After all this time and experience witnessing the futile nature of the debate, ad nauseum, you'd think I'd know better than to watch a YouTube video of an official debate between Christopher Hitchens and Frank Turek, that was held on September 9th, 2008:

Does God exist?

Someone in the audience pointed out near the end that everyone attends these debates already comfortable with their own answers, so the debate is reduced to meaningless spectacle, instead of being the edifying event it is allegedly intended to be. I would have to agree.

So yes, as everyone else, I watched the debate already content with my own answers. I watched Turek provide a list of bullet points based on current scientific knowledge to argue the possibility that God exists. I also watched a likely intoxicated Hitchens blather on with the usual simplistic, emotionally charged, manipulative claptrap, instead of honestly addressing the premise of the debate.

Did my personal belief system make Turek's compelling argument based on probability more feasible than it already was?

No. It was a reasonable argument, whether or not it was ultimately defensible.

If I were an atheist, would that make the cliché histrionics of Hitchens any less disappointing for someone who came to watch him emerge triumphant?

No.

The debate was a farce because the question being posed is never answered by reason; it is only 'answered' by a preconceived mindset. Hence the meaninglessness of such a debate.

If one mind can't convince another in these matters, then why ask the question? Regardless of what opponents in this matter may contend, the burden of proof is on both sides, not just one.

Instead of "Does God exist?", I think the question should be:

Should one be free to believe something is true that someone else believes is false?

Your answer to that question reveals not only your mindset, but also your true intentions.

As far as the mindset of the minority of atheists who are defined by their anger and cynicism, I'd say Turek summed it up in his description of Hitchens's book:

"There is no God, and I hate Him."

What a needless waste of time and emotion.


Saturday, January 5, 2013

Ego amplification for profit

Under the clever moniker of "social networking," those who would make money off the unwitting masses are reaping billions of dollars. In the days of "It's all about YOU," what could be more sinister than making a person feel important by ironically diluting their intimacy for large sums of money?

My wife and I have noticed the ever-increasing incidence of people tinkering with their so-called smart phones while participating in a physically face-to-face social gathering. For example, over the holidays, there were several people (not all of them young) who believed they were successfully carrying on conversations with those in the room and simultaneously with those on their phones.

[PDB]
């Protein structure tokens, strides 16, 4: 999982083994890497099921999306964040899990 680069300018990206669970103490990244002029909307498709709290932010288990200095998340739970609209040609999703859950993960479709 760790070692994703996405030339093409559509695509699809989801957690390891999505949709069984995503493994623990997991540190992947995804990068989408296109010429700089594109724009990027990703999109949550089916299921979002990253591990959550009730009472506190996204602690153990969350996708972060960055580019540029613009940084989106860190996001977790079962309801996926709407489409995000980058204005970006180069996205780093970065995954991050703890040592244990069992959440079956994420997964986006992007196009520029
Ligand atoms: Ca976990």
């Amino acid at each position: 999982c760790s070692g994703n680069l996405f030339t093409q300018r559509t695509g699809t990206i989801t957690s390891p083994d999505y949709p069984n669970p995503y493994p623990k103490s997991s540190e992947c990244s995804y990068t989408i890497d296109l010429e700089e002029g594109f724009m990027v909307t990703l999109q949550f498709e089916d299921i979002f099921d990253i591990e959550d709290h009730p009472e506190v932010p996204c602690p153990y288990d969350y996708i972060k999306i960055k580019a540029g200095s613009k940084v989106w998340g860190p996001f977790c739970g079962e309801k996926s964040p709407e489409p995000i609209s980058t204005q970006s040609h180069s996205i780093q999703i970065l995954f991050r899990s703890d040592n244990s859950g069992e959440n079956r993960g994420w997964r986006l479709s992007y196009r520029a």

They were wrong.

A conversation, or at least a truly satisfying one, involves talking and listening, not just making oh-so-clever sound-bite commentary to as many people as possible at the same time. Does a performer truly care what the audience has to say?

Imagine for a moment what it means to be "plugged into" all your friends, all the time. No matter where you go, you bring your entire crowd of five hundred friends with you. Any seasoned party host will tell you that it's a fine line to walk when you're trying to keep everyone happy and leave no one out. You can't interact intimately with one individual during the process, otherwise other partygoers will feel left out.

Where does the ego amplification come in?

When people think they're having decent conversations with not only the person in front of them, but also simultaneously with everyone in their friends list, what they're actually doing is becoming the center of attention (or at least it feels that way). Having lower quality conversations with more people is not the best way to maintain genuine friendships.

Human beings, in a normal state, want to be wanted. They want to be interesting to others, they want to be heard. What better way to address this need than to provide the attention of others on electronic tap, twenty-four hours a day?

Okay Mr. Techno-Scrooge, what's wrong with that?

A handful of manipulative human beings are getting insanely rich by abusing the natural inclination of humans to be heard and understood. They do this knowingly, by the way. Don't ever imagine that it's just unfortunate fallout from a technological "blessing." How about you tell me what's wrong with being used like that?

In terms of wanting to be heard, how is this blog any different than using a smart phone?

Well, this blog costs me nothing but time to type, and as far as I know, the people who read it are getting a bit more from it than the following text, culled from textsfromlastnight.com:

I have discovered my latent superpower. If a friend is dating a bi chick they will inevitably try and talk me into a threesome.